Summary: The melting Arctic is not the source for less saline Nordic Seas. It is the Gulf Stream that has provided less salt. A new study documents that the source of fresher Nordic Seas since 1950 is rooted in the saline Atlantic as opposed to Arctic freshwater that is the common inference.The common inference was always wrong. The 1950-1970's period had a cooling trend, with increased glaciation. In other words, the cause of the decreased salinity of the Nordic seas always had to be something other global warming.
The Nordic Seas have freshened substantially since 1950. This has happened at the same time as there has been observed increased river runoff and net ice melting in the Arctic.Correlation is not causation. And there was not "increased melting" during the early part of that period.
"It has been a concern that a layer of Arctic freshwater could impede the Gulf Stream's Arctic branch. Going back in time -- into and through ice ages -- such a freshwater lid has been understood to reduce ocean circulation and thus the Gulf Stream's poleward heat transport," says Tor Eldevik.It has already been shown that the Gulf Stream does not, in fact, convey significant amounts of heat to the Arctic regions. And it is not responsible for the "unexpectedly" milder climate of Norway and Europe.
The researchers from the Bjerknes Centre have analysed the available observations back to 1950 and conclude that the changing salt content in the Nordic Seas is explained by the variable salinity of the Gulf Stream's Arctic branch entering the seas from the south.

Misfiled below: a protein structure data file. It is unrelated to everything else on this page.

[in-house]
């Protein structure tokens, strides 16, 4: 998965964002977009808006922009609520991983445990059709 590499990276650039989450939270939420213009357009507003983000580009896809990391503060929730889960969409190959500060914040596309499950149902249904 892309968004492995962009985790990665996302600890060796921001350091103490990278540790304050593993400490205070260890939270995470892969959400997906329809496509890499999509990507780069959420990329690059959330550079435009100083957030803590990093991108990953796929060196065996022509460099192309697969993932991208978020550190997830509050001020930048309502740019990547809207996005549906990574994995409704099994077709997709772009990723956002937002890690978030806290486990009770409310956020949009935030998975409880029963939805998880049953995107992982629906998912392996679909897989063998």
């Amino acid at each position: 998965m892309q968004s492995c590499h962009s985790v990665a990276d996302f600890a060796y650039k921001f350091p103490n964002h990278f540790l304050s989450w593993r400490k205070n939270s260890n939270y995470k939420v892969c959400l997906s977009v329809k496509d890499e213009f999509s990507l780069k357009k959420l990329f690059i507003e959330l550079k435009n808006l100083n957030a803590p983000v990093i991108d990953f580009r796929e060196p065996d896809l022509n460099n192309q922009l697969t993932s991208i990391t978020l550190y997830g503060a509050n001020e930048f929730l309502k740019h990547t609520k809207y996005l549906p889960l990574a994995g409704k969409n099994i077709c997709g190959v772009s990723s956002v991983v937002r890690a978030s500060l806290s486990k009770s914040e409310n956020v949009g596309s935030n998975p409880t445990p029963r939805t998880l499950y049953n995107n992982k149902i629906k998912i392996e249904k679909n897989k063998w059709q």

Although not part of the present study, it appears to be several reasons for the freshening of the Atlantic source waters. A dominant explanation is a general increase in net precipitation over the North Atlantic Ocean (which may very well relate to global climate change). The contribution is spread over the Gulf Stream system, and accordingly transported further northward.On the other hand, it might not be due to climate change during the 1950-1970's time period, as explained above. It might just be a natural variation.
We have 65 years of real-time data. We have data that has been teased out of the fossil record and out of the glaciers themselves that can act as "proxies" for the real-time data. How accurate the proxy data is unknown.
On the other hand, North America separated from Europe about 100 million years ago. Presumably, the Gulf Stream has been in operation, or in hiatus, since then. It is raving absurdity to assume we have enough information to actually understand what is happening here.
And the proof of that is the consensus that was the "common inference."